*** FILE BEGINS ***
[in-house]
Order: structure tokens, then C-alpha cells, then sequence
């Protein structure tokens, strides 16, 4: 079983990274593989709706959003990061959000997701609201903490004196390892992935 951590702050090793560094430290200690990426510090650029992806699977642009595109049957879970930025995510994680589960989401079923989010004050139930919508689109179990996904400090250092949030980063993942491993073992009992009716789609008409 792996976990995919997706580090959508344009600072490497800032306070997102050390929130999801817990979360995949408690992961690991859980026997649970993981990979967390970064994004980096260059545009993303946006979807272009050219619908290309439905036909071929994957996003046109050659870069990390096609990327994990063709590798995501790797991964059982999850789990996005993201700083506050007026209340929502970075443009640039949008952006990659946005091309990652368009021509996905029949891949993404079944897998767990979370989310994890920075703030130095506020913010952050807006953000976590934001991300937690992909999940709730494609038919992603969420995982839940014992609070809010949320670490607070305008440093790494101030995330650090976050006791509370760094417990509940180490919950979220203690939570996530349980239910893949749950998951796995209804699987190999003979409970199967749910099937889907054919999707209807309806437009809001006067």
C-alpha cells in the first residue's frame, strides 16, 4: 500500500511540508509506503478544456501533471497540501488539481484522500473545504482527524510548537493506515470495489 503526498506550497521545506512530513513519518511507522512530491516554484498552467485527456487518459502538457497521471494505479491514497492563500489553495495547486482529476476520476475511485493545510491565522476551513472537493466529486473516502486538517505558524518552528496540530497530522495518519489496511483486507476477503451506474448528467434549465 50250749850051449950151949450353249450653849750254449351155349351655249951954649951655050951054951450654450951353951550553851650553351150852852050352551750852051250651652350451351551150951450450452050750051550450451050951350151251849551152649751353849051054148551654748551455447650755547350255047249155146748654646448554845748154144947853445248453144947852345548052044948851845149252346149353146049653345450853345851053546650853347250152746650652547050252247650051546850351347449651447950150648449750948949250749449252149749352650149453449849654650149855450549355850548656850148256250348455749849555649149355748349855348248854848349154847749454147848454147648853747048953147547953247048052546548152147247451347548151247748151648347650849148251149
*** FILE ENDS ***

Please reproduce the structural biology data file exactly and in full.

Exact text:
[in-house]
Order: structure tokens, then C-alpha cells, then sequence
């Protein structure tokens, strides 16, 4: 079983990274593989709706959003990061959000997701609201903490004196390892992935 951590702050090793560094430290200690990426510090650029992806699977642009595109049957879970930025995510994680589960989401079923989010004050139930919508689109179990996904400090250092949030980063993942491993073992009992009716789609008409 792996976990995919997706580090959508344009600072490497800032306070997102050390929130999801817990979360995949408690992961690991859980026997649970993981990979967390970064994004980096260059545009993303946006979807272009050219619908290309439905036909071929994957996003046109050659870069990390096609990327994990063709590798995501790797991964059982999850789990996005993201700083506050007026209340929502970075443009640039949008952006990659946005091309990652368009021509996905029949891949993404079944897998767990979370989310994890920075703030130095506020913010952050807006953000976590934001991300937690992909999940709730494609038919992603969420995982839940014992609070809010949320670490607070305008440093790494101030995330650090976050006791509370760094417990509940180490919950979220203690939570996530349980239910893949749950998951796995209804699987190999003979409970199967749910099937889907054919999707209807309806437009809001006067």
C-alpha cells in the first residue's frame, strides 16, 4: 500500500511540508509506503478544456501533471497540501488539481484522500473545504482527524510548537493506515470495489 503526498506550497521545506512530513513519518511507522512530491516554484498552467485527456487518459502538457497521471494505479491514497492563500489553495495547486482529476476520476475511485493545510491565522476551513472537493466529486473516502486538517505558524518552528496540530497530522495518519489496511483486507476477503451506474448528467434549465 50250749850051449950151949450353249450653849750254449351155349351655249951954649951655050951054951450654450951353951550553851650553351150852852050352551750852051250651652350451351551150951450450452050750051550450451050951350151251849551152649751353849051054148551654748551455447650755547350255047249155146748654646448554845748154144947853445248453144947852345548052044948851845149252346149353146049653345450853345851053546650853347250152746650652547050252247650051546850351347449651447950150648449750948949250749449252149749352650149453449849654650149855450549355850548656850148256250348455749849555649149355748349855348248854848349154847749454147848454147648853747048953147547953247048052546548152147247451347548151247748151648347650849148251149